Does Josh Hader or Corey Knebel get the ball at the end of the game? Who bats behind Christian Yelich? Would you want to know what pitch is coming?
1. If the question is about Opening Day and early in the season, Hader. Knebel probably won’t be at full strength off Tommy John surgery until May, and then the Brewers could have some flexibility.
2. In my 2020 lookahead, I went Cain, Yelich, Hiura and García as the top four in my projected lineup as things stood at the time. I’m sticking with that. Stubborn mule, remember.
3. Yes, I would want to know what pitch is coming. Though my youth baseball career proved it wouldn’t make a difference.
Do you think the Brewers will add another starter toward the end of the offseason?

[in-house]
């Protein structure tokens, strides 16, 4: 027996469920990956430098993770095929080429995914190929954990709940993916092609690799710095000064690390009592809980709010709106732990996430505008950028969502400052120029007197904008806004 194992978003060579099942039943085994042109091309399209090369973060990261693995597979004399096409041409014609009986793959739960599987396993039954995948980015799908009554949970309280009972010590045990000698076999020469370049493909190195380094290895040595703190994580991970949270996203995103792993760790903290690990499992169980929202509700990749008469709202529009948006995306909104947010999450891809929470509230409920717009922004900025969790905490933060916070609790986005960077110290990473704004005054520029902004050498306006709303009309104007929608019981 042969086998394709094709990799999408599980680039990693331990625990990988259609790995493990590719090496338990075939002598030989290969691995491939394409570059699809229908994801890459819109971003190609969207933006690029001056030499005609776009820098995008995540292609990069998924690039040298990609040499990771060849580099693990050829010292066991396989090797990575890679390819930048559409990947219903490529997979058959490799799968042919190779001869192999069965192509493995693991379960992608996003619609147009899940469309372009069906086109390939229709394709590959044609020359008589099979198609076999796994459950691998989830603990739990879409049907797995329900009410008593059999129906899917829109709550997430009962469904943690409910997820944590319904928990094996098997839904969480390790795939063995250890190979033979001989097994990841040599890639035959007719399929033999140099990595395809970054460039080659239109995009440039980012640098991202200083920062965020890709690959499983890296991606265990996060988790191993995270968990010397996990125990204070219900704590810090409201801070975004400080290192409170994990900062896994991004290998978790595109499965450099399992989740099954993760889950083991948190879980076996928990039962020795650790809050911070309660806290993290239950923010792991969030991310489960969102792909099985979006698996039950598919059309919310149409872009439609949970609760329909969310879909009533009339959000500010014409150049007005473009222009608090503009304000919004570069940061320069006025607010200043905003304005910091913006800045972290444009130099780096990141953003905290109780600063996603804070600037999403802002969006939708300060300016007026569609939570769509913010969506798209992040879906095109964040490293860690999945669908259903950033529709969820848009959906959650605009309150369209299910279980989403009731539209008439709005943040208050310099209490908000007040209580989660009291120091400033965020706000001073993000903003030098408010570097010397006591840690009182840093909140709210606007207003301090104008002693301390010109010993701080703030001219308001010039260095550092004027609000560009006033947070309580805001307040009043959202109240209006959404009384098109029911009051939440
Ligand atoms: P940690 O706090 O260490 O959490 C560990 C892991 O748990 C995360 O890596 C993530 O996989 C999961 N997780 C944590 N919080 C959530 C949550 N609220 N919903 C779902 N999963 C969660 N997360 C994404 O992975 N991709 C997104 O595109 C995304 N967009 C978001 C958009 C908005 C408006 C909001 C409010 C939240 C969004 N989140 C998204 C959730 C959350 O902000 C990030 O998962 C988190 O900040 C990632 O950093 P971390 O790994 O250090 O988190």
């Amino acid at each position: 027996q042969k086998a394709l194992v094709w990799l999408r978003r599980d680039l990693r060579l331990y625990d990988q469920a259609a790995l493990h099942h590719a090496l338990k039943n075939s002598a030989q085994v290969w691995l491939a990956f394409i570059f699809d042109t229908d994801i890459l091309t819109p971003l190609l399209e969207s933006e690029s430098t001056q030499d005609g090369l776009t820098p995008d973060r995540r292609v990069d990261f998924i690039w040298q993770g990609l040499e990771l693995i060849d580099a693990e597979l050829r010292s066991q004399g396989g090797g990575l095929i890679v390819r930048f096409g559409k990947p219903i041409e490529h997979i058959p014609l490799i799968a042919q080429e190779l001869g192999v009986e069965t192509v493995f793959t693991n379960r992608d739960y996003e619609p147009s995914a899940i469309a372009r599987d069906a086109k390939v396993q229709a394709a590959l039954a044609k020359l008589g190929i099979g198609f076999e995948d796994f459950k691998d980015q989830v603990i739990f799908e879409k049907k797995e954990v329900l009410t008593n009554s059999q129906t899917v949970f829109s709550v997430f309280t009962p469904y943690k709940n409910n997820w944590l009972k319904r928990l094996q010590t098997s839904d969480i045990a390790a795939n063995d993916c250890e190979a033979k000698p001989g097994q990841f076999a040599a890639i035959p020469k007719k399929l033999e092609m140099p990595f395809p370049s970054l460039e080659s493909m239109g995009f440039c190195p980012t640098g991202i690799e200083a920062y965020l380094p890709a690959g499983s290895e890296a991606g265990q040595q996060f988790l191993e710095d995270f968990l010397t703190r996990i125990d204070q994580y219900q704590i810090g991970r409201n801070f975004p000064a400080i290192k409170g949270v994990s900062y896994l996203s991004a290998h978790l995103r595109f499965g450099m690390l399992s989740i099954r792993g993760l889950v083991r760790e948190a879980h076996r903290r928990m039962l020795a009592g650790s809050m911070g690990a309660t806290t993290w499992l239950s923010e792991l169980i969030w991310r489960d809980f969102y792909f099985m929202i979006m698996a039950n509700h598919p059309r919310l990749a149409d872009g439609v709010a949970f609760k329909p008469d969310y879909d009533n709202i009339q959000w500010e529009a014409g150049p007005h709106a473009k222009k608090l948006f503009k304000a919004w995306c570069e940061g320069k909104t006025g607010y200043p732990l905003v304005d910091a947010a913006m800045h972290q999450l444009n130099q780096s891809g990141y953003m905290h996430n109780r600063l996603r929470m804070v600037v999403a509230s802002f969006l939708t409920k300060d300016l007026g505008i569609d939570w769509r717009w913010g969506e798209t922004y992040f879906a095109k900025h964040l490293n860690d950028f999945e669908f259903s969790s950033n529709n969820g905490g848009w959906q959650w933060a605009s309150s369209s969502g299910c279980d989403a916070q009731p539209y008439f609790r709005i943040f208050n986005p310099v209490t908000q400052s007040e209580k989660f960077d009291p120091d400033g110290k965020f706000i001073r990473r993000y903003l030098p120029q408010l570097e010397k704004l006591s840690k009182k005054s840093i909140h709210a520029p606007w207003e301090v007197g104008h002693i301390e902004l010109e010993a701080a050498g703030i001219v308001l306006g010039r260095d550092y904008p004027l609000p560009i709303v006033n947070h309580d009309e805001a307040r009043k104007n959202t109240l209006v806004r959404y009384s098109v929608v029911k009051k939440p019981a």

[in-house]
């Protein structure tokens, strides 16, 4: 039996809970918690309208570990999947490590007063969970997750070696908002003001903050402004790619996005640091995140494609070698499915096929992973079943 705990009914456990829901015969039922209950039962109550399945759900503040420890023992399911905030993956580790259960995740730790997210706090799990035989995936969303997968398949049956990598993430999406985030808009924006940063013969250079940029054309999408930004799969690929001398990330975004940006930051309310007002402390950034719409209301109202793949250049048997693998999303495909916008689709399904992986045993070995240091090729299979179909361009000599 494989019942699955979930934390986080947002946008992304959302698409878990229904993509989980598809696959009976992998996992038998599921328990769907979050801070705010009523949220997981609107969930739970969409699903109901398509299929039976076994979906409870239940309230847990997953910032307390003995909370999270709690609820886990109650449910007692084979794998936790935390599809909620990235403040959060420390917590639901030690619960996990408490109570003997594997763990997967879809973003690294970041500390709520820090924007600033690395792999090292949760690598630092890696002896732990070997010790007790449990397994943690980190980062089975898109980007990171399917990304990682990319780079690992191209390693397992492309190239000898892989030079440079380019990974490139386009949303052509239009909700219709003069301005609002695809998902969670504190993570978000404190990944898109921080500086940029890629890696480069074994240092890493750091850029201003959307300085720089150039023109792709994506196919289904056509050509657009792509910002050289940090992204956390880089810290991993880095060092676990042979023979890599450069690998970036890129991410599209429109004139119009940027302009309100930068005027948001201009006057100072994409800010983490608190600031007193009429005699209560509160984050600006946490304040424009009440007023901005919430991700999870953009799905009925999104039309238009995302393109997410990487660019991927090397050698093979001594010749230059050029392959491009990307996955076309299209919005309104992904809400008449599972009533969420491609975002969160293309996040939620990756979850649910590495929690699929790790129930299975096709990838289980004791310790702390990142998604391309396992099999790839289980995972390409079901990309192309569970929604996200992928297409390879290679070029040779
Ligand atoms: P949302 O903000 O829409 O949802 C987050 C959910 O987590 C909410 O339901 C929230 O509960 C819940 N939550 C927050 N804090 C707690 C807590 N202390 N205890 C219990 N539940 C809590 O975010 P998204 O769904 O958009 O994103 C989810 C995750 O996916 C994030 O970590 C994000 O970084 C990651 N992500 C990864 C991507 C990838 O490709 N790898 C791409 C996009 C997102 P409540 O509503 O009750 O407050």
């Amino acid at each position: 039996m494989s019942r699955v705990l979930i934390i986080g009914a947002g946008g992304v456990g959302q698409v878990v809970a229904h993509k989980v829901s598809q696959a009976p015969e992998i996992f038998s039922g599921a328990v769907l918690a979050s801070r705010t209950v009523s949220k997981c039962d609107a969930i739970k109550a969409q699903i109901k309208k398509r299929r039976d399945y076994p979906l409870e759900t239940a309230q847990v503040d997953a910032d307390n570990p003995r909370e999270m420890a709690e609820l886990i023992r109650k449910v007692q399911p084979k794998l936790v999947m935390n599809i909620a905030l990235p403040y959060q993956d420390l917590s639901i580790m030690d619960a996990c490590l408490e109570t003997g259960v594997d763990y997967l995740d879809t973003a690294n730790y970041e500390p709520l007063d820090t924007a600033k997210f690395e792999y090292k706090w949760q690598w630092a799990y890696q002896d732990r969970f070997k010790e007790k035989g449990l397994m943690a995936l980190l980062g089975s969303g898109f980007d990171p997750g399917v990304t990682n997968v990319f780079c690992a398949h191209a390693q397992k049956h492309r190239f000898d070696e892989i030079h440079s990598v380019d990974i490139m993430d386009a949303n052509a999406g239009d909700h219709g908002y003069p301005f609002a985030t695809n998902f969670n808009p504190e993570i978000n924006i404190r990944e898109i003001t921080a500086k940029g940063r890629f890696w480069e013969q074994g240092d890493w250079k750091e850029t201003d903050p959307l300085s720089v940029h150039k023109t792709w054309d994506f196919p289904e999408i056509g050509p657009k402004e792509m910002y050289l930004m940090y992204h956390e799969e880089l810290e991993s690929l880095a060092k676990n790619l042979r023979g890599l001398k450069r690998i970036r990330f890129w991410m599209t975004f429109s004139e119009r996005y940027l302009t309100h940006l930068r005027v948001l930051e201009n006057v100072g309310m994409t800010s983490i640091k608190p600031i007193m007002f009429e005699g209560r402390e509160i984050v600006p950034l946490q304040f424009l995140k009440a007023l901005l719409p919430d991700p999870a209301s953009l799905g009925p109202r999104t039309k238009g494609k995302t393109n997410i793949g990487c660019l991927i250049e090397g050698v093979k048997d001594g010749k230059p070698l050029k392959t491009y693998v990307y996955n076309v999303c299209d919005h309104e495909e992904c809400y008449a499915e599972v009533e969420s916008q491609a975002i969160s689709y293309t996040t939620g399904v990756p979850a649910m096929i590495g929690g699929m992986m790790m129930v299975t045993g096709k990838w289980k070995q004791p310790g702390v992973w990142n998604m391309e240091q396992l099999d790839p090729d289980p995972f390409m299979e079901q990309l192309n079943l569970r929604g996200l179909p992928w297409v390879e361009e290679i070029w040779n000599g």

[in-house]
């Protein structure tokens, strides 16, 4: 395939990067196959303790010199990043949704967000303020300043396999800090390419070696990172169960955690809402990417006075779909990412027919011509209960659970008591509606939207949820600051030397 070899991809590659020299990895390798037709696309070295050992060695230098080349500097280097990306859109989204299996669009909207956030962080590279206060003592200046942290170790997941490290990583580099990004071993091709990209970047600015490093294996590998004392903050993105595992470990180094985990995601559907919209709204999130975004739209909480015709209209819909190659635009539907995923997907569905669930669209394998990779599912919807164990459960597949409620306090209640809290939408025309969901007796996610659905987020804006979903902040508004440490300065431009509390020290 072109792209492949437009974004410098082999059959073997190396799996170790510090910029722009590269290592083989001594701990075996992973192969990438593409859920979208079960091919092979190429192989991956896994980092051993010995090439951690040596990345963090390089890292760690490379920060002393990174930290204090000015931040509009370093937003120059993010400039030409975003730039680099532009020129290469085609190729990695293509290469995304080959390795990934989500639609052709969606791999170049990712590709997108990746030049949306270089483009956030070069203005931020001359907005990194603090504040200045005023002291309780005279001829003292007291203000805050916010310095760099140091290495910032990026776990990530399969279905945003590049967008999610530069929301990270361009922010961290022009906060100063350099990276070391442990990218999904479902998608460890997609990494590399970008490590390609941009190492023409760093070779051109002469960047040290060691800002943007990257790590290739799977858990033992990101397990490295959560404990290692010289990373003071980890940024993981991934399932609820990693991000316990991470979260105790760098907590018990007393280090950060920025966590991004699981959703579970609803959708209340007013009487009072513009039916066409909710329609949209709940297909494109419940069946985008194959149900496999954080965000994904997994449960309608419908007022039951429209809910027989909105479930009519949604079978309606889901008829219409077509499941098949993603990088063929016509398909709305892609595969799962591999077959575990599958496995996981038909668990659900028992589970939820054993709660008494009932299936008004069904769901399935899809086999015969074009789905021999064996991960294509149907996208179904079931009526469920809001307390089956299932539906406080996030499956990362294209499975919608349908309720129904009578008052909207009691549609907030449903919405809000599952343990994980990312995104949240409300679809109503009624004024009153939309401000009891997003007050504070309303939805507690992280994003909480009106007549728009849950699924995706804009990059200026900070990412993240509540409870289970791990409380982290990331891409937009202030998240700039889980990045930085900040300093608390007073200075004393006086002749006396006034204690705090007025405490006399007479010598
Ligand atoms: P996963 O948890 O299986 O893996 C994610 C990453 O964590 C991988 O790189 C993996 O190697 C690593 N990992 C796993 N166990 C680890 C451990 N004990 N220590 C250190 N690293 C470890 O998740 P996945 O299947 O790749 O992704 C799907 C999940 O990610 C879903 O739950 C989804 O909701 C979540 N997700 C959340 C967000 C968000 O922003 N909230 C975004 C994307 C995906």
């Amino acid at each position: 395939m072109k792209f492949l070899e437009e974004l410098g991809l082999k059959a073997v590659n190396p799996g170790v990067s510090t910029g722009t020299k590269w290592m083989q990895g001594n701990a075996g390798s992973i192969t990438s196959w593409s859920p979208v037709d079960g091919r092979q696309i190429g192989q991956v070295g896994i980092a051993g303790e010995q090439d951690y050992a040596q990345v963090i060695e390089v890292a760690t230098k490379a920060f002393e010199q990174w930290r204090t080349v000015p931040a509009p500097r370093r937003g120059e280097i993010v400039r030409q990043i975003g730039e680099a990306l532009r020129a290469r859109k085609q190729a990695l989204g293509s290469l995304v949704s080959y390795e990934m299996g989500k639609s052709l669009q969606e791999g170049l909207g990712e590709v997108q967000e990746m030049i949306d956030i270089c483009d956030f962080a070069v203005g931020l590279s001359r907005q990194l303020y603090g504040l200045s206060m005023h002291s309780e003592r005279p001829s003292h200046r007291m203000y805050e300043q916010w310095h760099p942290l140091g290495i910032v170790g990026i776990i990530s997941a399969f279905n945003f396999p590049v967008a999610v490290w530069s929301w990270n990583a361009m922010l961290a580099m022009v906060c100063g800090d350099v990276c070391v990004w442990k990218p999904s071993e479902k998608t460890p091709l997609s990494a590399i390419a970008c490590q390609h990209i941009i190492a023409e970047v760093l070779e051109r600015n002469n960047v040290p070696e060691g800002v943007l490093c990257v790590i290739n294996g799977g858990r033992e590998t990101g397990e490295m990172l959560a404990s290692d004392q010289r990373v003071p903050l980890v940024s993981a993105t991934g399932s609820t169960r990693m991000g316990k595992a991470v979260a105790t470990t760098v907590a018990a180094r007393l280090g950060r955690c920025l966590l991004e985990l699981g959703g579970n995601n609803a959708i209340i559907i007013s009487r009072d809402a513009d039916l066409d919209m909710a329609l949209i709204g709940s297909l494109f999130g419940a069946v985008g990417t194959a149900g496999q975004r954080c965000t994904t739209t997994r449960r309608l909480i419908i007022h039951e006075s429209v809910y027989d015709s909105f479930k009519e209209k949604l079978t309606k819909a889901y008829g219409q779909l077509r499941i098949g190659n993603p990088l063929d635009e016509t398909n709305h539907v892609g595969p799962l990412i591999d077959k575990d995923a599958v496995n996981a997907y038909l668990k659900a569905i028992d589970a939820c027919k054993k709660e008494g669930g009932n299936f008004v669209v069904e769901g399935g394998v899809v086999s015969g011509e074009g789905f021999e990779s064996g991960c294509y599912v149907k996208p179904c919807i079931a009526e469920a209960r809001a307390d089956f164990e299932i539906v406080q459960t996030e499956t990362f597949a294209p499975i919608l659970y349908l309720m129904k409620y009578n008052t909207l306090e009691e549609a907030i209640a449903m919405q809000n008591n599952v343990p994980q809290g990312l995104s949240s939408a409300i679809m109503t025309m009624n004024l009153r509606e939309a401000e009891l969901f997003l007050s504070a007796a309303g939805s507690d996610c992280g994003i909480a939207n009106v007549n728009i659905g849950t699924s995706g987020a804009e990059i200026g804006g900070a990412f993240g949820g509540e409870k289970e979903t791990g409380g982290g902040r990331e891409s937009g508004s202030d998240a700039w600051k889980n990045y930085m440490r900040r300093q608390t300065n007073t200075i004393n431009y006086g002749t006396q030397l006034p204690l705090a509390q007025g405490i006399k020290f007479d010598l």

History says Stearns will indeed make some late pitching adds, although I cannot vouch for the impact of said move. The Brewers have had some hits recently (think Wade Miley) and misses (Josh Tomlin) with late additions to camp.
With no obvious candidates on the horizon, who are your dark-horse prospects that you think might impact the big league club at some point this upcoming season?
I’ll go with two pitchers from Triple-A San Antonio: Left-hander Quintin Torres-Costa and right-hander Luke Barker. I’m intrigued by Torres-Costa, who blew out his elbow at the end of 2018, when it looked like he might be in line for a September callup. And all Barker does in the Minors is get outs. With the Brewers’ strategy of shuttling fresh pitchers up from the Minors, he has as good a chance as anyone to get a shot.
Where do you see Brice Turang ending up in 2020, [Double-A] Biloxi or [Class A Advanced] Carolina?
I’ll put my chips on Biloxi. The Brewers have pushed Turang in his pro career, and the Brewers' top prospect, according to MLB Pipeline, has responded.